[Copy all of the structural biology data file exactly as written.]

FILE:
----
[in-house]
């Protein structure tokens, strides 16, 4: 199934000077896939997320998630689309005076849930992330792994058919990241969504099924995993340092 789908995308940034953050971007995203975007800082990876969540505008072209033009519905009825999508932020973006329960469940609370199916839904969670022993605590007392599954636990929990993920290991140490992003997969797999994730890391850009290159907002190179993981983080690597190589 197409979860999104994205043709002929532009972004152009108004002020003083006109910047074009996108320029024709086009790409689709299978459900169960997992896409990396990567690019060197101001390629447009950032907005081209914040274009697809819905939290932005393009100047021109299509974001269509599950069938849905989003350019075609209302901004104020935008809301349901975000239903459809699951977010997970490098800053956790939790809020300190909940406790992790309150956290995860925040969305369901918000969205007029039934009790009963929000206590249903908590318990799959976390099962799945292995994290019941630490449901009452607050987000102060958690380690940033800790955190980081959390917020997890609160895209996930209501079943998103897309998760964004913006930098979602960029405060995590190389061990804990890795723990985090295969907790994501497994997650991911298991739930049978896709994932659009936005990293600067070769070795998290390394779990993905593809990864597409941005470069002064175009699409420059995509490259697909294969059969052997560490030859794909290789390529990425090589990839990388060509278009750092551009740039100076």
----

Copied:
[in-house]
């Protein structure tokens, strides 16, 4: 199934000077896939997320998630689309005076849930992330792994058919990241969504099924995993340092 789908995308940034953050971007995203975007800082990876969540505008072209033009519905009825999508932020973006329960469940609370199916839904969670022993605590007392599954636990929990993920290991140490992003997969797999994730890391850009290159907002190179993981983080690597190589 197409979860999104994205043709002929532009972004152009108004002020003083006109910047074009996108320029024709086009790409689709299978459900169960997992896409990396990567690019060197101001390629447009950032907005081209914040274009697809819905939290932005393009100047021109299509974001269509599950069938849905989003350019075609209302901004104020935008809301349901975000239903459809699951977010997970490098800053956790939790809020300190909940406790992790309150956290995860925040969305369901918000969205007029039934009790009963929000206590249903908590318990799959976390099962799945292995994290019941630490449901009452607050987000102060958690380690940033800790955190980081959390917020997890609160895209996930209501079943998103897309998760964004913006930098979602960029405060995590190389061990804990890795723990985090295969907790994501497994997650991911298991739930049978896709994932659009936005990293600067070769070795998290390394779990993905593809990864597409941005470069002064175009699409420059995509490259697909294969059969052997560490030859794909290789390529990425090589990839990388060509278009750092551009740039100076």